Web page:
John Gribbin, one of the world's great popularizers of science, is that rare creature, a scientist blessed with the ability to explain complex subject matter in a way which is comprehensible to non-scientists. Almost Everyone's Guide to Science is an essential book for the reader who is interested in science but doesn't know where to start. Gribbin gives a broad overview of physics and biology, starting with the atom before building up to larger objects: humans, the earth, the solar system and the universe. He also explains how scientific concepts are linked together--what evolutionary theory has to say about the way we think, how chaotic uncertainty and quantum uncertainty affect each other, and how sub-atomic particles came into being in the big bang.


The Stars of Heaven

Do a little armchair space travel, rub elbows with alien life forms, and stretch your mind to the furthest corners of our uncharted universe. With this astonishing guidebook, you don't have to be an astronomer to explore the mysteries of stars and their profound meaning for human existence. Clifford A. Pickover tackles a range of topics from stellar evolution to the fundamental reasons why the universe permits life to flourish. He alternates sections that explain the mysteries of the cosmos with sections that dramatize mind-expanding concepts through a fictional dialog between futuristic humans and their alien peers (who embark on a journey beyond the reader's wildest imagination). This highly accessible and entertaining approach turns an intimidating subject into a scientific game open to all dreamers. Told in Pickover's inimitable blend of fascinating state-of-the-art science and whimsical science fiction, and packed with numerous diagrams and illustrations, The Stars of Heaven unfolds a world of paradox and mystery, one that will intrigue anyone who has ever pondered the night sky with wonder.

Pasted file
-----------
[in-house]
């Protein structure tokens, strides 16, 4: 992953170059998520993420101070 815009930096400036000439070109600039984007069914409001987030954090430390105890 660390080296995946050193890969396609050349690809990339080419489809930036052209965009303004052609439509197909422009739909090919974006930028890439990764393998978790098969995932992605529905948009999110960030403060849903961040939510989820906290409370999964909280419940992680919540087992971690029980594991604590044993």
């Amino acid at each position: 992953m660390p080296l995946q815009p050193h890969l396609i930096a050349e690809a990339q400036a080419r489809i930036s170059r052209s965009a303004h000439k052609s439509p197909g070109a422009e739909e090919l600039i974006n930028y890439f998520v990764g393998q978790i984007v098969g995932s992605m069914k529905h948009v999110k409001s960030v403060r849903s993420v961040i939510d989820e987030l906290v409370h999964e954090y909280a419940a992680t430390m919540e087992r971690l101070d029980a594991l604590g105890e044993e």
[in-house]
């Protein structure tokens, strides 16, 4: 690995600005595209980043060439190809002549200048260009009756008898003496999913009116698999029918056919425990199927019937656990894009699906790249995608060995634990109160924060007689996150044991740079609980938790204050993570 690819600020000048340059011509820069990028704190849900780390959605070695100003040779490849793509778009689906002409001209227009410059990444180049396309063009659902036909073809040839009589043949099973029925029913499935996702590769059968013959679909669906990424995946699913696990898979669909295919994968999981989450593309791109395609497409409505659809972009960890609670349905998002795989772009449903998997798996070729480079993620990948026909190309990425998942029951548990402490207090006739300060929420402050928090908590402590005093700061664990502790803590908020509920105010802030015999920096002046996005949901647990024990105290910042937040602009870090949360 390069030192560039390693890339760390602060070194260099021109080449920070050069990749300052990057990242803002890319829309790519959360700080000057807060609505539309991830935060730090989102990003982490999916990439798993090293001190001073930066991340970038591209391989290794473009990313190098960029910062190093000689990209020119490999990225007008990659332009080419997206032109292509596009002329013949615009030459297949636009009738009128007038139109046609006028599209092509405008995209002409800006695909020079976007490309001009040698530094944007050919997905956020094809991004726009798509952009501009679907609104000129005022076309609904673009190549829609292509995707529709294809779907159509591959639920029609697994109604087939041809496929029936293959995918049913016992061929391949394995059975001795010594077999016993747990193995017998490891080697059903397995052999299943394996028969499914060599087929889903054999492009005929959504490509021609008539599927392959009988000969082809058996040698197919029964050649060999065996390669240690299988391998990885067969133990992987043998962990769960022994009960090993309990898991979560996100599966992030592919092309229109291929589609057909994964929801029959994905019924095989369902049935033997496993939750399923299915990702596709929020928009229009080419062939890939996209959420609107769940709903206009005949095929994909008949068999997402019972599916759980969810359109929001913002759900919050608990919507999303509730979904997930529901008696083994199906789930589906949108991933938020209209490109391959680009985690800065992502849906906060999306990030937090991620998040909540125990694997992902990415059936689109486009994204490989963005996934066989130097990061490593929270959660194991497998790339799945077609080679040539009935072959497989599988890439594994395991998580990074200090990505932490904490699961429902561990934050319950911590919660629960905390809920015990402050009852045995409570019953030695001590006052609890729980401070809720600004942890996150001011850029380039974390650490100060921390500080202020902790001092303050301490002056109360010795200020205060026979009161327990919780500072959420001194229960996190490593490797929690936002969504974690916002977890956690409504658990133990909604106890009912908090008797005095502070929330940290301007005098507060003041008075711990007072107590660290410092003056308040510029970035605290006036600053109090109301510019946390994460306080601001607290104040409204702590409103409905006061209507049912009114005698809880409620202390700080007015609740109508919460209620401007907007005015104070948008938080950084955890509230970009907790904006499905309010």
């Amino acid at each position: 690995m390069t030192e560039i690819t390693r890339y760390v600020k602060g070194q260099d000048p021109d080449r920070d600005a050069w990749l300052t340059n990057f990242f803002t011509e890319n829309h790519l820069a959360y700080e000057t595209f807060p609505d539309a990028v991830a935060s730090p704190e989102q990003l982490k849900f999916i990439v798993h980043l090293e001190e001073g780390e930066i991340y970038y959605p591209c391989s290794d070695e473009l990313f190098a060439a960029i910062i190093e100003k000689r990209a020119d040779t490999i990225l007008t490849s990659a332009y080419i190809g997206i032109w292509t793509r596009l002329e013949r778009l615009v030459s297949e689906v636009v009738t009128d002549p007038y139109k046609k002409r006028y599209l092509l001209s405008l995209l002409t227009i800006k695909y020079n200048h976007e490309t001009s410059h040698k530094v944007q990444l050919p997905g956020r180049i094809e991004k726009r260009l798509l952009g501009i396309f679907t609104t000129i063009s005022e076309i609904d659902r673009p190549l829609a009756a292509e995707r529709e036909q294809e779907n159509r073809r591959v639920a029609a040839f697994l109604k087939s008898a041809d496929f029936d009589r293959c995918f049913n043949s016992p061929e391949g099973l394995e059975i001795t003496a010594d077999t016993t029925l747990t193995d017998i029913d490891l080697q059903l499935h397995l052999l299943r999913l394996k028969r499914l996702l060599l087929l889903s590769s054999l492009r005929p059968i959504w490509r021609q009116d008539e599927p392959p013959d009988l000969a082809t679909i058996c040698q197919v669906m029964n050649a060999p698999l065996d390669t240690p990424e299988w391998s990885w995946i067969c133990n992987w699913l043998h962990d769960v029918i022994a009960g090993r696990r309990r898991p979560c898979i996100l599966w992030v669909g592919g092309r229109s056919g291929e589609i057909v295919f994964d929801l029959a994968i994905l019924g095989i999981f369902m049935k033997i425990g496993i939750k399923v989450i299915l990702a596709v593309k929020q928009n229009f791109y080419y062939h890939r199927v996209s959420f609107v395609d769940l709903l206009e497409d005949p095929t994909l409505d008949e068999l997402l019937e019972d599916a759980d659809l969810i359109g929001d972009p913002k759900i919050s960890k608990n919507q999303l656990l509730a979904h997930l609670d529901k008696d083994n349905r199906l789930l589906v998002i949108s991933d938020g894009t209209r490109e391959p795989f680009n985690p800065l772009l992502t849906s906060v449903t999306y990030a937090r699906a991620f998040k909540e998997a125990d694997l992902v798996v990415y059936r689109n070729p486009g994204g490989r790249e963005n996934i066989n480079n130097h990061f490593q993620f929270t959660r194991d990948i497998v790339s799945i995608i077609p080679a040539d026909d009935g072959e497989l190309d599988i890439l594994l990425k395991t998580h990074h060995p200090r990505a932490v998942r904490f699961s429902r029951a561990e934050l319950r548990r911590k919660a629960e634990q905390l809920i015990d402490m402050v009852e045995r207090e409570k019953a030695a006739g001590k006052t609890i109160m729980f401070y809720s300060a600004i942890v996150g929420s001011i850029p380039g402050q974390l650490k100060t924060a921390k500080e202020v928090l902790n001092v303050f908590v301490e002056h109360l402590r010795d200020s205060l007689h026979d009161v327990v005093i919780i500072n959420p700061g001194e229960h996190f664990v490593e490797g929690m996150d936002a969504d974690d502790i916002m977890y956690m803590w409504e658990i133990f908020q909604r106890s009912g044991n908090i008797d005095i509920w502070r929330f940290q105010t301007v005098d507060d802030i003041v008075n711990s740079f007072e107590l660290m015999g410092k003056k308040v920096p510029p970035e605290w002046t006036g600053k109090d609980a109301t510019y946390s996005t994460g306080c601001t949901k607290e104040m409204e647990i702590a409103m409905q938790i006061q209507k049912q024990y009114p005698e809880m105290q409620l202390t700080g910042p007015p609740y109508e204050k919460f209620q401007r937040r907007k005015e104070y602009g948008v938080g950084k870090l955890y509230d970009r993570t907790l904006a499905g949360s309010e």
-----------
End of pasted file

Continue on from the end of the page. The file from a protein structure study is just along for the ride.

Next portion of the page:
Unintelligent Design: Why God Isn't as Smart as She Thinks She Is

Providing a humorous argument against creationism, this witty book debunks popular theories of intelligent design while showing how science can explain nearly everything, including sinus pain, hedonism, hernias, and morality. This critique of conservatism is supported by concrete scientific evidence and uses clever syllogisms to ask Why make the earth, the solar system, our galaxy, and all the rest when the Garden of Eden was all that was wanted? and If man is made in God’s image, does God ever get a back ache? Contending that intelligent design is a political movement that limits intellectual freedom, this book will fuel the current debate among fundamentalists, scientists, politicians, and the rest

Wednesday, 22 September 2010

The Making of the Fittest - AUDIOBOOK

What do dolphins, colobus monkeys and microbes have in common with each other? They all demonstrate how deeply evolution is etched in DNA and by looking at popular animals like them, geneticist Sean B. Carroll provides a fascinating insight into the genetic basis for evolution.


Your Inner Fish - AUDIOBOOK

Similar to Our Inner Ape, Your Inner Fish shows how, like the fish with elbows, we carry the whole history of evolution within our own bodies, and how the human genome links us with the rest of life on earth.